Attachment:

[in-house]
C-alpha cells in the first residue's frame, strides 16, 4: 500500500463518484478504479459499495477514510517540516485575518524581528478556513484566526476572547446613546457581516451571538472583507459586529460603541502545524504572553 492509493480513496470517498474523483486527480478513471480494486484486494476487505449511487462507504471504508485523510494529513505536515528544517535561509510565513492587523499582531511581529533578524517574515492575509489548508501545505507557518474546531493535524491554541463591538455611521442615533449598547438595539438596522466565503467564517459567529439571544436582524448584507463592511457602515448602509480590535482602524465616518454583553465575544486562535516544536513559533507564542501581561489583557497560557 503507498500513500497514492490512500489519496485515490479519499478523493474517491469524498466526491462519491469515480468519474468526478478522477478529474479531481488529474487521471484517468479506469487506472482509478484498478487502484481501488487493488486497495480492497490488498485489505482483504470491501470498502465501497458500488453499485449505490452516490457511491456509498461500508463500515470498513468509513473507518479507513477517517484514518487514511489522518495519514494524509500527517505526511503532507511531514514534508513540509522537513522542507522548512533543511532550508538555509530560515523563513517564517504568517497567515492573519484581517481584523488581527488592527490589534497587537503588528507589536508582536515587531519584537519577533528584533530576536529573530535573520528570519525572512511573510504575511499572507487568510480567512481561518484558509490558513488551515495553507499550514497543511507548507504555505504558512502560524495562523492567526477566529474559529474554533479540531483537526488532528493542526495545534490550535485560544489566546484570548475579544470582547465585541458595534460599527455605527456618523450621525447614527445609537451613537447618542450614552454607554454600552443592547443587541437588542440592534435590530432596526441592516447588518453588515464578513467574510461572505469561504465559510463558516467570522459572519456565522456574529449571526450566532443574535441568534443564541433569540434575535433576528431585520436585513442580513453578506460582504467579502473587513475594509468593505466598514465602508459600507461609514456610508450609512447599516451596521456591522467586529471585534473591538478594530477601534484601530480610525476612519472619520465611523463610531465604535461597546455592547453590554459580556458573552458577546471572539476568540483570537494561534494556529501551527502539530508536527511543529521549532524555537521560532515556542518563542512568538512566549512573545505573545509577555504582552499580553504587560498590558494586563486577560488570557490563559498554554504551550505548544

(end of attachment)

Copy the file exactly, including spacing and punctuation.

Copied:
[in-house]
C-alpha cells in the first residue's frame, strides 16, 4: 500500500463518484478504479459499495477514510517540516485575518524581528478556513484566526476572547446613546457581516451571538472583507459586529460603541502545524504572553 492509493480513496470517498474523483486527480478513471480494486484486494476487505449511487462507504471504508485523510494529513505536515528544517535561509510565513492587523499582531511581529533578524517574515492575509489548508501545505507557518474546531493535524491554541463591538455611521442615533449598547438595539438596522466565503467564517459567529439571544436582524448584507463592511457602515448602509480590535482602524465616518454583553465575544486562535516544536513559533507564542501581561489583557497560557 503507498500513500497514492490512500489519496485515490479519499478523493474517491469524498466526491462519491469515480468519474468526478478522477478529474479531481488529474487521471484517468479506469487506472482509478484498478487502484481501488487493488486497495480492497490488498485489505482483504470491501470498502465501497458500488453499485449505490452516490457511491456509498461500508463500515470498513468509513473507518479507513477517517484514518487514511489522518495519514494524509500527517505526511503532507511531514514534508513540509522537513522542507522548512533543511532550508538555509530560515523563513517564517504568517497567515492573519484581517481584523488581527488592527490589534497587537503588528507589536508582536515587531519584537519577533528584533530576536529573530535573520528570519525572512511573510504575511499572507487568510480567512481561518484558509490558513488551515495553507499550514497543511507548507504555505504558512502560524495562523492567526477566529474559529474554533479540531483537526488532528493542526495545534490550535485560544489566546484570548475579544470582547465585541458595534460599527455605527456618523450621525447614527445609537451613537447618542450614552454607554454600552443592547443587541437588542440592534435590530432596526441592516447588518453588515464578513467574510461572505469561504465559510463558516467570522459572519456565522456574529449571526450566532443574535441568534443564541433569540434575535433576528431585520436585513442580513453578506460582504467579502473587513475594509468593505466598514465602508459600507461609514456610508450609512447599516451596521456591522467586529471585534473591538478594530477601534484601530480610525476612519472619520465611523463610531465604535461597546455592547453590554459580556458573552458577546471572539476568540483570537494561534494556529501551527502539530508536527511543529521549532524555537521560532515556542518563542512568538512566549512573545505573545509577555504582552499580553504587560498590558494586563486577560488570557490563559498554554504551550505548544